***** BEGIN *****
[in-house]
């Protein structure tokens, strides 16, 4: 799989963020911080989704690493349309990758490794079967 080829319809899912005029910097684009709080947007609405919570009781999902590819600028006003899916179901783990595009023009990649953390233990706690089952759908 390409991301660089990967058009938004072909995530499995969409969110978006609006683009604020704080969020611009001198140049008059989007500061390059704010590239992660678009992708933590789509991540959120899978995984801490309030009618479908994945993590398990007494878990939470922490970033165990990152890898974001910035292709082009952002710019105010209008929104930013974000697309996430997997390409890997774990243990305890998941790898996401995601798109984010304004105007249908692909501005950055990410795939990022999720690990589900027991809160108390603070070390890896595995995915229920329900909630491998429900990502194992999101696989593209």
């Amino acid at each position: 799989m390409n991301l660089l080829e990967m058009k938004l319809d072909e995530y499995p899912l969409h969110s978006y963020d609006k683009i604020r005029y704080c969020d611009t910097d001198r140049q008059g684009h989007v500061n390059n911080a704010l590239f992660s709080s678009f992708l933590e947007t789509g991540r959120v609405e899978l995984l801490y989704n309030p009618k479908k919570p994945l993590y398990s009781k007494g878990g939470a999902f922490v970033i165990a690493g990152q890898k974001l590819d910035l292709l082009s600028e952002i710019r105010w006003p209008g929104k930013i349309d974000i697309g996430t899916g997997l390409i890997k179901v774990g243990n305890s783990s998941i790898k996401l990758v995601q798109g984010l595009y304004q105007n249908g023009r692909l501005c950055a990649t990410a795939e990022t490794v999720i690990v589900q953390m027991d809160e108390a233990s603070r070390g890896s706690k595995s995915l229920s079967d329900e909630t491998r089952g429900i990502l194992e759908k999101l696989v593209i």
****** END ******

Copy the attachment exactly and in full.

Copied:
[in-house]
């Protein structure tokens, strides 16, 4: 799989963020911080989704690493349309990758490794079967 080829319809899912005029910097684009709080947007609405919570009781999902590819600028006003899916179901783990595009023009990649953390233990706690089952759908 390409991301660089990967058009938004072909995530499995969409969110978006609006683009604020704080969020611009001198140049008059989007500061390059704010590239992660678009992708933590789509991540959120899978995984801490309030009618479908994945993590398990007494878990939470922490970033165990990152890898974001910035292709082009952002710019105010209008929104930013974000697309996430997997390409890997774990243990305890998941790898996401995601798109984010304004105007249908692909501005950055990410795939990022999720690990589900027991809160108390603070070390890896595995995915229920329900909630491998429900990502194992999101696989593209």
């Amino acid at each position: 799989m390409n991301l660089l080829e990967m058009k938004l319809d072909e995530y499995p899912l969409h969110s978006y963020d609006k683009i604020r005029y704080c969020d611009t910097d001198r140049q008059g684009h989007v500061n390059n911080a704010l590239f992660s709080s678009f992708l933590e947007t789509g991540r959120v609405e899978l995984l801490y989704n309030p009618k479908k919570p994945l993590y398990s009781k007494g878990g939470a999902f922490v970033i165990a690493g990152q890898k974001l590819d910035l292709l082009s600028e952002i710019r105010w006003p209008g929104k930013i349309d974000i697309g996430t899916g997997l390409i890997k179901v774990g243990n305890s783990s998941i790898k996401l990758v995601q798109g984010l595009y304004q105007n249908g023009r692909l501005c950055a990649t990410a795939e990022t490794v999720i690990v589900q953390m027991d809160e108390a233990s603070r070390g890896s706690k595995s995915l229920s079967d329900e909630t491998r089952g429900i990502l194992e759908k999101l696989v593209i």